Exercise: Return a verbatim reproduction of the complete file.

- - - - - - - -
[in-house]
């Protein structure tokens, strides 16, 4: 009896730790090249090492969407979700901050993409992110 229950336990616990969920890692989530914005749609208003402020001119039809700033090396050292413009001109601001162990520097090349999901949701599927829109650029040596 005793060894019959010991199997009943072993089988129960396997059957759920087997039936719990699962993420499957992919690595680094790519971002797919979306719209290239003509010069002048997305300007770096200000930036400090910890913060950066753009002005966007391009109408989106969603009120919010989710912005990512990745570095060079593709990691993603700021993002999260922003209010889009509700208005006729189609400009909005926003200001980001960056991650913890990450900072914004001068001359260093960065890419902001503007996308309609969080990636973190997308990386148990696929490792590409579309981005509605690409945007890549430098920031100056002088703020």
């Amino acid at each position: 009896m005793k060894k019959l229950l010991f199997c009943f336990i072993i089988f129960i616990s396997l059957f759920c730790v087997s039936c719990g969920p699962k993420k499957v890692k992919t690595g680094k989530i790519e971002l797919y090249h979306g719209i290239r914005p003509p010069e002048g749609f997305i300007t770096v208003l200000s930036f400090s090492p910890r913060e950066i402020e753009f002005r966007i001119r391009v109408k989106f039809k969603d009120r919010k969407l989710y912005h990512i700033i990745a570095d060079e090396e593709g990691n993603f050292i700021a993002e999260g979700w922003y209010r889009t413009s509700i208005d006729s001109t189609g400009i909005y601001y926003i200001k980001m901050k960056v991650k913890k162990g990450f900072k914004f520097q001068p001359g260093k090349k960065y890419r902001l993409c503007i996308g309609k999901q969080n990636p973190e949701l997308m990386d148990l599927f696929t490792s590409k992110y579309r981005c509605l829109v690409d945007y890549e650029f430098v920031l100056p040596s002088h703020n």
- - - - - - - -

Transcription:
[in-house]
């Protein structure tokens, strides 16, 4: 009896730790090249090492969407979700901050993409992110 229950336990616990969920890692989530914005749609208003402020001119039809700033090396050292413009001109601001162990520097090349999901949701599927829109650029040596 005793060894019959010991199997009943072993089988129960396997059957759920087997039936719990699962993420499957992919690595680094790519971002797919979306719209290239003509010069002048997305300007770096200000930036400090910890913060950066753009002005966007391009109408989106969603009120919010989710912005990512990745570095060079593709990691993603700021993002999260922003209010889009509700208005006729189609400009909005926003200001980001960056991650913890990450900072914004001068001359260093960065890419902001503007996308309609969080990636973190997308990386148990696929490792590409579309981005509605690409945007890549430098920031100056002088703020």
């Amino acid at each position: 009896m005793k060894k019959l229950l010991f199997c009943f336990i072993i089988f129960i616990s396997l059957f759920c730790v087997s039936c719990g969920p699962k993420k499957v890692k992919t690595g680094k989530i790519e971002l797919y090249h979306g719209i290239r914005p003509p010069e002048g749609f997305i300007t770096v208003l200000s930036f400090s090492p910890r913060e950066i402020e753009f002005r966007i001119r391009v109408k989106f039809k969603d009120r919010k969407l989710y912005h990512i700033i990745a570095d060079e090396e593709g990691n993603f050292i700021a993002e999260g979700w922003y209010r889009t413009s509700i208005d006729s001109t189609g400009i909005y601001y926003i200001k980001m901050k960056v991650k913890k162990g990450f900072k914004f520097q001068p001359g260093k090349k960065y890419r902001l993409c503007i996308g309609k999901q969080n990636p973190e949701l997308m990386d148990l599927f696929t490792s590409k992110y579309r981005c509605l829109v690409d945007y890549e650029f430098v920031l100056p040596s002088h703020n």